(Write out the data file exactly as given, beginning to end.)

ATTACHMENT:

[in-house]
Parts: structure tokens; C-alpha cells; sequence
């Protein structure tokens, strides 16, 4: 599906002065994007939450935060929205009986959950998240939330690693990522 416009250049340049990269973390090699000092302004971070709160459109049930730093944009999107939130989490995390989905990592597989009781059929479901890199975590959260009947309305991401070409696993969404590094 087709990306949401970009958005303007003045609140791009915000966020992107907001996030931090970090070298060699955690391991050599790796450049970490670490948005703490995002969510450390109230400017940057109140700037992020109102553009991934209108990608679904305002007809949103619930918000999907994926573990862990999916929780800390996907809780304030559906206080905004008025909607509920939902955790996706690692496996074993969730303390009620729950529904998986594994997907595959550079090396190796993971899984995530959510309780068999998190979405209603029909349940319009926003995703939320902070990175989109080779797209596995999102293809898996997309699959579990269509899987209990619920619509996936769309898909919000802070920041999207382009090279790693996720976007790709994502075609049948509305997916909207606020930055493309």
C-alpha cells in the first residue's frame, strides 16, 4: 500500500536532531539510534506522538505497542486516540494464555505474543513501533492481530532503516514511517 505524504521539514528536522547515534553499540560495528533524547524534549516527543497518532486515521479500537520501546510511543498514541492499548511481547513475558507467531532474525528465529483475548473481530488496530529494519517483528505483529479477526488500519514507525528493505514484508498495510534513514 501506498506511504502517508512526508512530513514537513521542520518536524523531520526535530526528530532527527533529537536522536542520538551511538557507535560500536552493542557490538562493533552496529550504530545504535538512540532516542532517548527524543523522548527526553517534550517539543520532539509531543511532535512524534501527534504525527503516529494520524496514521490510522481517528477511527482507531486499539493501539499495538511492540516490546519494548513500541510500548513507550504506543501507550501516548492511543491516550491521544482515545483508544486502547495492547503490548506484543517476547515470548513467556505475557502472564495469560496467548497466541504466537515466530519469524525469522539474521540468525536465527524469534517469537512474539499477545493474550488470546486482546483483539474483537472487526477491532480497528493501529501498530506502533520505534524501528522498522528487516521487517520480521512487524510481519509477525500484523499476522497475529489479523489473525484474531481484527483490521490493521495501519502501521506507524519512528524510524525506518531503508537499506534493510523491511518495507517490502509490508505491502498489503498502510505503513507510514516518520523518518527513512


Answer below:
[in-house]
Parts: structure tokens; C-alpha cells; sequence
């Protein structure tokens, strides 16, 4: 599906002065994007939450935060929205009986959950998240939330690693990522 416009250049340049990269973390090699000092302004971070709160459109049930730093944009999107939130989490995390989905990592597989009781059929479901890199975590959260009947309305991401070409696993969404590094 087709990306949401970009958005303007003045609140791009915000966020992107907001996030931090970090070298060699955690391991050599790796450049970490670490948005703490995002969510450390109230400017940057109140700037992020109102553009991934209108990608679904305002007809949103619930918000999907994926573990862990999916929780800390996907809780304030559906206080905004008025909607509920939902955790996706690692496996074993969730303390009620729950529904998986594994997907595959550079090396190796993971899984995530959510309780068999998190979405209603029909349940319009926003995703939320902070990175989109080779797209596995999102293809898996997309699959579990269509899987209990619920619509996936769309898909919000802070920041999207382009090279790693996720976007790709994502075609049948509305997916909207606020930055493309």
C-alpha cells in the first residue's frame, strides 16, 4: 500500500536532531539510534506522538505497542486516540494464555505474543513501533492481530532503516514511517 505524504521539514528536522547515534553499540560495528533524547524534549516527543497518532486515521479500537520501546510511543498514541492499548511481547513475558507467531532474525528465529483475548473481530488496530529494519517483528505483529479477526488500519514507525528493505514484508498495510534513514 501506498506511504502517508512526508512530513514537513521542520518536524523531520526535530526528530532527527533529537536522536542520538551511538557507535560500536552493542557490538562493533552496529550504530545504535538512540532516542532517548527524543523522548527526553517534550517539543520532539509531543511532535512524534501527534504525527503516529494520524496514521490510522481517528477511527482507531486499539493501539499495538511492540516490546519494548513500541510500548513507550504506543501507550501516548492511543491516550491521544482515545483508544486502547495492547503490548506484543517476547515470548513467556505475557502472564495469560496467548497466541504466537515466530519469524525469522539474521540468525536465527524469534517469537512474539499477545493474550488470546486482546483483539474483537472487526477491532480497528493501529501498530506502533520505534524501528522498522528487516521487517520480521512487524510481519509477525500484523499476522497475529489479523489473525484474531481484527483490521490493521495501519502501521506507524519512528524510524525506518531503508537499506534493510523491511518495507517490502509490508505491502498489503498502510505503513507510514516518520523518518527513512